An alternative to current government policy

Wind Energy has a limited role in reducing CO2 emissions (Hughes, 2012; The Irish Academy of Engineers, 2011; Lane et al, 2009). Meaningful solutions to our global warming problems are urgently required. These include both supply-side and demand-side solutions.  Supply-side solutions refer to more efficient and environmentally-friendly means of producing energy. Demand side solutions refer to more efficient use of energy. Indeed, the solution to a leaking bucket is generally not to build a bigger tap!

Solutions for Ireland

Under the European ‘20-20-20’ strategy, Ireland has committed to a 20% reduction in energy consumption, a 20% greenhouse gas reduction and an increase in the contribution of renewables to 16% by 2020. However, the overriding focus has been on the renewable electricity market with some €8 billion invested in supply-side projects (mainly renewable energy and grid upgrades), while only €1 billion has been invested in demand-side initiatives (The Irish Academy of Engineers, 2011). Retrofitting residential houses with insulation and heat pumps has the potential to significantly reduce oil usage and CO2 emissions. 100,000 urban dwellings are currently within 20 metres of a gas grid and should be connected to this cleaner source of energy. The upgrading of electrical storage heating to ‘smart’ systems is now possible, and, both storage heating and heat pump systems in conjunction with remote communications links can facilitate rapid system load control.

Large public sectors, such as the HSE, are very energy intensive and there is potential to significantly improve energy efficiency in such areas. In addition, the CO2 emissions from transport in Ireland represented 30.15% of total fuel consumption in 2011 (Trading Economics, 2011). This is clearly another large potential area for savings.

Apart from the benefits of such measures in terms of CO2 savings and energy efficiency, significant opportunity for private enterprise would be created in the design, retrofitting, quality assurance, maintenance and compliance monitoring of energy conservation measures.

Big Picture Solutions

In their analyses of the effectiveness of climate change strategies, the think-tank Copenhagen Consensus Centre (Lane et al., 2009) differentiate between ‘enabling’ technologies and ‘breakthrough’ technologies. Some technologies are close to being ready but cannot be scaled-up without the development or supply of an “enabling” technology. Examples include: (a) grid integration and upgrade; smarter grids; DC lines for long distance transmission; and most important of all utility scale storage for intermittent solar and wind energy (this latter would constitute a “breakthrough” technology as well); (b) more energy efficient retrofits for fossil fuel-fired electricity generating plants to allow for CO2 capture from existing plants; (c) identification of safe and secure geologic storage sites for captured CO2; (d) methods to “spike” plutonium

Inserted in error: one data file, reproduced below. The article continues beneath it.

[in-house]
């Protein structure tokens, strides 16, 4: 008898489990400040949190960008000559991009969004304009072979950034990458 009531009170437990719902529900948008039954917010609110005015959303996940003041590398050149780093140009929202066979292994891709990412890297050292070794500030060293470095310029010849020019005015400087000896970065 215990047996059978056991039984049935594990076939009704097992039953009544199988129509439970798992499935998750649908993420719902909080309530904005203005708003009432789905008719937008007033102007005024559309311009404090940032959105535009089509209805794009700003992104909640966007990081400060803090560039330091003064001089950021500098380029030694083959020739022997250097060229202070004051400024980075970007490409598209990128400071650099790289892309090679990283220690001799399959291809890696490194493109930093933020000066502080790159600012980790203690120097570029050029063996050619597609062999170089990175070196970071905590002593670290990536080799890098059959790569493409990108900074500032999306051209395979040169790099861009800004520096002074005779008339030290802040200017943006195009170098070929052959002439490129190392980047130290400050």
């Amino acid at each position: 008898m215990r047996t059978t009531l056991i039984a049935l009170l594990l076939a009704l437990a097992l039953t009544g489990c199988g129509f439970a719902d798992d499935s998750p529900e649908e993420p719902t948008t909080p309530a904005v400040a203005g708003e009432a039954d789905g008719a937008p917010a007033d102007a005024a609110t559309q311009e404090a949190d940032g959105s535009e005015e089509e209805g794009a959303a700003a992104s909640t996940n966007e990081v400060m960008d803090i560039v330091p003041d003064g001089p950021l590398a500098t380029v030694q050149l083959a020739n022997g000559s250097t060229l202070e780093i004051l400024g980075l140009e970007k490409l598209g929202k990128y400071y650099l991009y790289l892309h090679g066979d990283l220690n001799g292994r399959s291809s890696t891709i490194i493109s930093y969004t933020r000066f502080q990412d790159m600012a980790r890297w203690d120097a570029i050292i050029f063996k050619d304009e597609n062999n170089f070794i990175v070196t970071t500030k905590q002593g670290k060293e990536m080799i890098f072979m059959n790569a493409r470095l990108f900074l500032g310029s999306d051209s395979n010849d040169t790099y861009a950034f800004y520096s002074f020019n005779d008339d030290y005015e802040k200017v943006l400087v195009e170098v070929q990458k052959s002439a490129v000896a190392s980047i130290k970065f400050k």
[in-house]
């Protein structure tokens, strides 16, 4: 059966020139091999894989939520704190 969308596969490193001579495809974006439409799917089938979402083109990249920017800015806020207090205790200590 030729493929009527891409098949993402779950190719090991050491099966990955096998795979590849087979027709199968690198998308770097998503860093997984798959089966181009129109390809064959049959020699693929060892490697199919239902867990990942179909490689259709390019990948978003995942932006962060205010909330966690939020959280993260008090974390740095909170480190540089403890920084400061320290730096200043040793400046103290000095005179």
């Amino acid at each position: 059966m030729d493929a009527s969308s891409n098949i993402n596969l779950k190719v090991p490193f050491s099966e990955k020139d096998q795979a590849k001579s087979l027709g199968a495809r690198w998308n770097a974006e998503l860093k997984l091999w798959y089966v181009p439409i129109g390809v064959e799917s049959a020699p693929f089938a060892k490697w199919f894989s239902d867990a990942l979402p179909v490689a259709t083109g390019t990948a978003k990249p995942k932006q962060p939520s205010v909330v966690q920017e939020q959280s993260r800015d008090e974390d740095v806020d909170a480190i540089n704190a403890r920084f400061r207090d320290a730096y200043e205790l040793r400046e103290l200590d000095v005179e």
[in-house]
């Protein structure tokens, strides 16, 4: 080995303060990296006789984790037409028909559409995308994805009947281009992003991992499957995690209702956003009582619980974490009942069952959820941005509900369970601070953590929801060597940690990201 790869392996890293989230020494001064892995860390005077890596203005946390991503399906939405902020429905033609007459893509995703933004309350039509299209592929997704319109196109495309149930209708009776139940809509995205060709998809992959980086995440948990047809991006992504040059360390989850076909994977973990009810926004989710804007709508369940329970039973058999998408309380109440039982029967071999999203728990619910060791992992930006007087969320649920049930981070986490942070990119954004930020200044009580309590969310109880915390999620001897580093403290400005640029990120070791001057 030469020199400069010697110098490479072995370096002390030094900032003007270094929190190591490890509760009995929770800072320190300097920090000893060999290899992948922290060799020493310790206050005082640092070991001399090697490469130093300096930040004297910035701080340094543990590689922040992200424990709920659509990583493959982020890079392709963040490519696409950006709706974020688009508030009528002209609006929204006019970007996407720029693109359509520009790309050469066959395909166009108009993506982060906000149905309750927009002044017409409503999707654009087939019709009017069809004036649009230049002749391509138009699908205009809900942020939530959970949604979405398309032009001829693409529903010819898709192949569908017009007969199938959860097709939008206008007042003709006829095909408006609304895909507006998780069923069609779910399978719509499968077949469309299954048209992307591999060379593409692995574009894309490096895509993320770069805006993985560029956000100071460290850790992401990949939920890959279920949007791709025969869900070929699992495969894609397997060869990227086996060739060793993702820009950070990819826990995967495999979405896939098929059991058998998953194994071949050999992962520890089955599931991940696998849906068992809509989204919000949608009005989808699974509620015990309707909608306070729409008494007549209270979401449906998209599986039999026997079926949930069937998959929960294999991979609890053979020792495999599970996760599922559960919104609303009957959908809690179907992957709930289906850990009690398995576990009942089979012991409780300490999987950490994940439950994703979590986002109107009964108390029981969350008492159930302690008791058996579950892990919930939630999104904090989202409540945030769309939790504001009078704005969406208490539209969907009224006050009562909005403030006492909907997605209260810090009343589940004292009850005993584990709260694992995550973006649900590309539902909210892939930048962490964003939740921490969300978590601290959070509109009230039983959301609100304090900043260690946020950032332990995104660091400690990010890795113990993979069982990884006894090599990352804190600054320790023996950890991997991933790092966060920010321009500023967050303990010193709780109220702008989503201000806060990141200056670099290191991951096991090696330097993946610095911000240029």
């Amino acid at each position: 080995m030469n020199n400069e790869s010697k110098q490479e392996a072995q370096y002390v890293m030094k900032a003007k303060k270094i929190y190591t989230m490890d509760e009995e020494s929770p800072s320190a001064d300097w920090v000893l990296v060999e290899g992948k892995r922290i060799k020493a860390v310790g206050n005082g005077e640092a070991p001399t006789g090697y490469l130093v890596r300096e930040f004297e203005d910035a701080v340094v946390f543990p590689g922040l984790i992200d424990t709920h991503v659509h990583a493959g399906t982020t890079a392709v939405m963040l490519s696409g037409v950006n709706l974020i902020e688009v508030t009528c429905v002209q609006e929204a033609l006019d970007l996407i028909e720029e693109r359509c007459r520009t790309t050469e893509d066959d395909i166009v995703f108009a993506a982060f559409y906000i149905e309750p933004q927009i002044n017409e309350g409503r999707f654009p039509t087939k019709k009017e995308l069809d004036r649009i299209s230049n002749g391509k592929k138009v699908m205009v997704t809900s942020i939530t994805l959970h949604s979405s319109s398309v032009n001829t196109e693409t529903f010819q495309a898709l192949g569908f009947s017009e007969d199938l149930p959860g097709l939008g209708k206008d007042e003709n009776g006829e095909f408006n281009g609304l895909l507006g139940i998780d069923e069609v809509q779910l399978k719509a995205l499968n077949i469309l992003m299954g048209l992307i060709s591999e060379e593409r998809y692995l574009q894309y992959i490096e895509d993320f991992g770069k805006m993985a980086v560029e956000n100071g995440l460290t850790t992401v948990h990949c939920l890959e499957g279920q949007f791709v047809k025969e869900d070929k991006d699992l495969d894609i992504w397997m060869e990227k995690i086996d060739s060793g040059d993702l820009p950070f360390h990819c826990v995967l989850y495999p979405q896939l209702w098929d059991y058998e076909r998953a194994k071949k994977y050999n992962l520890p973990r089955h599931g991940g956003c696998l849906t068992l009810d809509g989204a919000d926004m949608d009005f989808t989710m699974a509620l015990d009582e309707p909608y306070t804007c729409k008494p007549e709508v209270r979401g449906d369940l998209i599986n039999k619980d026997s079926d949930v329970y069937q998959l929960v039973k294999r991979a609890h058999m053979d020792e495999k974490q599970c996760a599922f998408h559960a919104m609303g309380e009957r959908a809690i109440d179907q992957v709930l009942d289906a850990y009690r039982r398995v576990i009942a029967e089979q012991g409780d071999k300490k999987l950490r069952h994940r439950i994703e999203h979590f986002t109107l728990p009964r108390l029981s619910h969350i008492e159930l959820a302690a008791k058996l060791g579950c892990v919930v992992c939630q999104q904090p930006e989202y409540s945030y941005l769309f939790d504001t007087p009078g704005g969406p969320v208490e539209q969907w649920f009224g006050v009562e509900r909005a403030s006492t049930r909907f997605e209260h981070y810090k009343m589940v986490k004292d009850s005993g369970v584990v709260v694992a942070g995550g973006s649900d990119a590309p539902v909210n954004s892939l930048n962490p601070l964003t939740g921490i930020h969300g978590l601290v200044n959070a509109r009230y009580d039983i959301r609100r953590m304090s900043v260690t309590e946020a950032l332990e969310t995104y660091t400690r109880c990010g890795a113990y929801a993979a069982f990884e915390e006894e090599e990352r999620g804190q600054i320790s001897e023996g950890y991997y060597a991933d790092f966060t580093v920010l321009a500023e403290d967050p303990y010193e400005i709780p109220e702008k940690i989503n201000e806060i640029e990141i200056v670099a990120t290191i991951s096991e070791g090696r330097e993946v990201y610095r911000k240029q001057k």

produced as part of a nuclear electric closed cycles process (which would greatly economize on uranium 235 and substantially reduce nuclear waste). Examples of “breakthrough” technologies include: (a) a class of widely usable “breeder” reactors; (b) nuclear fusion; (c) deep geothermal; (d) worldwide “superconducting” grid; (e) air capture of CO2; and (f) many of the steps required to make a “hydrogen economy” feasible. Most of these may be decades away from being operative.

Bjørn Lomborg, director of the Copenhagen Consensus Center has stated that:“European leaders should not abandon their commitment to taking action on climate change. But instead of wasting hundreds of billions of Euros on a pointless emissions policy, they should be investing in research and development of green energy alternatives. The reason it costs so much to reduce carbon emissions is that the green alternatives aren’t close to being ready to replace oil and other fossil fuels.”

References


The Irish Academy of Engineers 2011. Energy Policy and Economic Recovery 2010-2015 Dublin.

Hughes, G., 2012. Why is Wind Power So Expensive? An Economic Analysis, Global Warming Policy Foundation.

An economic analysis of the cost drivers in wind energy derived electricity.

The Copenhagen Consensus is a nonprofit organization which commissions and conducts new research and analysis into competing spending priorities. It’s members include four Nobel laureates; Finn E. Kydland, University of California, Santa Barbara, Robert Mundell, Columbia University in New York, Thomas Schelling, University of Maryland, and Vernon Smith, Chapman University. View.

Trading economics is an economics website which provides information for 196 countries, including historical data for over 300,000 indicators, exchange rates, stock market indexes, government bond yields and commodity prices. Data is based on official sources such as the World Bank. View.